- Open source software
- Top-notch security
- Vast compatibility
- Great premium price
- Fantastic free forever version
- Limited customer support options
- No categorization
Nowadays it’s essential to have a wide range of strong passwords to protect your accounts from being breached by hackers. Of course, it’s impossible to remember every single unique password which is why so many people are now using password managers to safely store everything in one handy place. Password management software is a competitive market, but one standout competitor is Bitwarden. Made by Florida-based 8bit Solutions, Bitwarden launched in 2016 and since then it’s become one of the best open source password managers on the market. Keeping credentials safe with military-grade encryption over an unlimited number of devices, Bitwarden comes with a free forever version that is packed full of features and users can upgrade to the premium version for just $10 a year.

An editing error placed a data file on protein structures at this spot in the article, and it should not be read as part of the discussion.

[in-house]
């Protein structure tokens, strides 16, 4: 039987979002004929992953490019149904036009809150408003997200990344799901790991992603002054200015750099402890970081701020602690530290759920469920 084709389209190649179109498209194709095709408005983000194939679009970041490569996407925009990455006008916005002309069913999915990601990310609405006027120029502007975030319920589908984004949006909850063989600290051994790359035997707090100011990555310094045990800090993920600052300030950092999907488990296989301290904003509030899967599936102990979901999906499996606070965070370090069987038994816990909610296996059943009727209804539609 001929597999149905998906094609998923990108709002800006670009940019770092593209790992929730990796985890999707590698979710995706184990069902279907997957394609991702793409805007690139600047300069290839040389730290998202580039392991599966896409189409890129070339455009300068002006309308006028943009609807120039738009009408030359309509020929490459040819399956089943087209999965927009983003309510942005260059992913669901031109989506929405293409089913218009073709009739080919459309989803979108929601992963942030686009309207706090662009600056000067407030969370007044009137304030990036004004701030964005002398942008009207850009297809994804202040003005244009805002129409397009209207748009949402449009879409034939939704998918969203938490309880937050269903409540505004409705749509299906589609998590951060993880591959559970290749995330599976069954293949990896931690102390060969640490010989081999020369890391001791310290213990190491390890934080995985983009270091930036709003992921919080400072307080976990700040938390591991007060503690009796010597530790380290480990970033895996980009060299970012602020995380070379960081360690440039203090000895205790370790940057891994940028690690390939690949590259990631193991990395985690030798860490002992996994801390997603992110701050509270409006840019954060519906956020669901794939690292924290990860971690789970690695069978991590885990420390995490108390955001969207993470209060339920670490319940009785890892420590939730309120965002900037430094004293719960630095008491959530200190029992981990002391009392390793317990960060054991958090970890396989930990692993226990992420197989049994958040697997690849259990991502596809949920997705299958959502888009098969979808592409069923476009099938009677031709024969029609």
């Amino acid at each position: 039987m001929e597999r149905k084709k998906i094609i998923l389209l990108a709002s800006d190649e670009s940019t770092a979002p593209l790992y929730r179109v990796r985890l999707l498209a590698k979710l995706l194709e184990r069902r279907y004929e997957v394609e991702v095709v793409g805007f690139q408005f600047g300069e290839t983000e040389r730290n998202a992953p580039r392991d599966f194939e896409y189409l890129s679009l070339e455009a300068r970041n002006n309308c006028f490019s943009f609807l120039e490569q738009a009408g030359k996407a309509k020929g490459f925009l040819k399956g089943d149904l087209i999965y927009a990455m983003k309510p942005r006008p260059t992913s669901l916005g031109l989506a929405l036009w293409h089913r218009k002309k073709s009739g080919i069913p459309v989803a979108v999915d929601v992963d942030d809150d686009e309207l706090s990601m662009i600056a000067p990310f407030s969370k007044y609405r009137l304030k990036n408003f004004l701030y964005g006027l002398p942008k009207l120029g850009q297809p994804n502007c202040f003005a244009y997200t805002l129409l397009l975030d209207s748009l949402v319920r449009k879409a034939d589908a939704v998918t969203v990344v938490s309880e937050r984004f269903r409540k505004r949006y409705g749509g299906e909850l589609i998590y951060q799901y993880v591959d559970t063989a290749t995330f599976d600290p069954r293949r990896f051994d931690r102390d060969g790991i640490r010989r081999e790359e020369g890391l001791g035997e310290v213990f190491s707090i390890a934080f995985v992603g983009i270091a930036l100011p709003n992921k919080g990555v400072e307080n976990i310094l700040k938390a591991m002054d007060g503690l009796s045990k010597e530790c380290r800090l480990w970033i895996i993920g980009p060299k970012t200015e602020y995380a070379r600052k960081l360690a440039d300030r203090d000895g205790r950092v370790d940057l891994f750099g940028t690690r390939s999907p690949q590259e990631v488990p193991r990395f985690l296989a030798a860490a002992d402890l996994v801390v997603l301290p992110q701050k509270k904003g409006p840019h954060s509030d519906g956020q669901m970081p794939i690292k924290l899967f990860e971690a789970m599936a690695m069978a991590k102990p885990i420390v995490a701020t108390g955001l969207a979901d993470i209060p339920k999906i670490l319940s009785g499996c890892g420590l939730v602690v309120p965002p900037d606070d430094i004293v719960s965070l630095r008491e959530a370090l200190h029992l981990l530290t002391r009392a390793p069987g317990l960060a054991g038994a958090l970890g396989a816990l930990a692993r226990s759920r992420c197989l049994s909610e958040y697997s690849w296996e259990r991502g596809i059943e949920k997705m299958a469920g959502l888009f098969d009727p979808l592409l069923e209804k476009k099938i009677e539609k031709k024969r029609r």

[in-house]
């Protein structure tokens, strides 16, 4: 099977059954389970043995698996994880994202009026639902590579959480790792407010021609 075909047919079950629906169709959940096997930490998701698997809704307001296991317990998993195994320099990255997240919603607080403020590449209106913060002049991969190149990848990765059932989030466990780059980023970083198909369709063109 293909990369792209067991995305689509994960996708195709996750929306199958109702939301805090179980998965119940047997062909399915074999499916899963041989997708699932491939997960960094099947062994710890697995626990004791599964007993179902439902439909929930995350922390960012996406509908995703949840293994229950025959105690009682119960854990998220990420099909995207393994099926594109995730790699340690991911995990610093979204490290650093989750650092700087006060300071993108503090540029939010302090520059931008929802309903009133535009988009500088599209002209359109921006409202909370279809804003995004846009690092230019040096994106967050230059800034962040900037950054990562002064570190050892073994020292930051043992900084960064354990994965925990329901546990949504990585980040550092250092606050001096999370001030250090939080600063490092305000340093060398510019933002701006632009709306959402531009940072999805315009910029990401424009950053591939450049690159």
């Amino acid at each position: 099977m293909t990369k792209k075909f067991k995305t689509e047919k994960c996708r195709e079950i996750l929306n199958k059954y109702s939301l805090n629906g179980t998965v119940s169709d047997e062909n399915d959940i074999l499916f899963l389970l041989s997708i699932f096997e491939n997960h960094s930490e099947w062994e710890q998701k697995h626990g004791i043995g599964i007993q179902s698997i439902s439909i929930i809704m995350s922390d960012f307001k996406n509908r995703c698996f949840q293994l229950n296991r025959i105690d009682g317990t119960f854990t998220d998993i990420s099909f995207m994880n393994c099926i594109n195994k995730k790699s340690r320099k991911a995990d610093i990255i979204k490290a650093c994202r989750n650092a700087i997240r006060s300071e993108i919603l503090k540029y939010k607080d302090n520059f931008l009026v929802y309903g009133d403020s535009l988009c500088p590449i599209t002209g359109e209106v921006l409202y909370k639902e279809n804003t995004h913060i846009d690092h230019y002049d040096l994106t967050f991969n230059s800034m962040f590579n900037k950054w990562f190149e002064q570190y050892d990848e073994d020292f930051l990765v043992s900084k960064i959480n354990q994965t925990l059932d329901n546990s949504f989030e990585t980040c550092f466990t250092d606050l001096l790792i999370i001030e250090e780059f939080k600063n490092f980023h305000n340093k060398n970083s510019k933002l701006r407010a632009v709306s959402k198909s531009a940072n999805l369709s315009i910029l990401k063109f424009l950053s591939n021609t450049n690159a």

Once you open Bitwarden’s browser vault, you’ll find it easy to navigate and intuitive. The browser vault is actually the best way to experience Bitwarden since there are features that you won’t be able to access in any of the apps or extensions like importing/exporting data and viewing breach reports. The range of credentials you’re able to input includes passwords, bank cards, identities, and secure notes but adding new entries is a simple process that allows you to add custom fields to any entries for greater flexibility. Unfortunately, Bitwarden doesn’t allow you to categorize or tag your new password entries, but instead lets you to add them to folders – there’s also the option of favoriting select passwords to make them more easily accessible.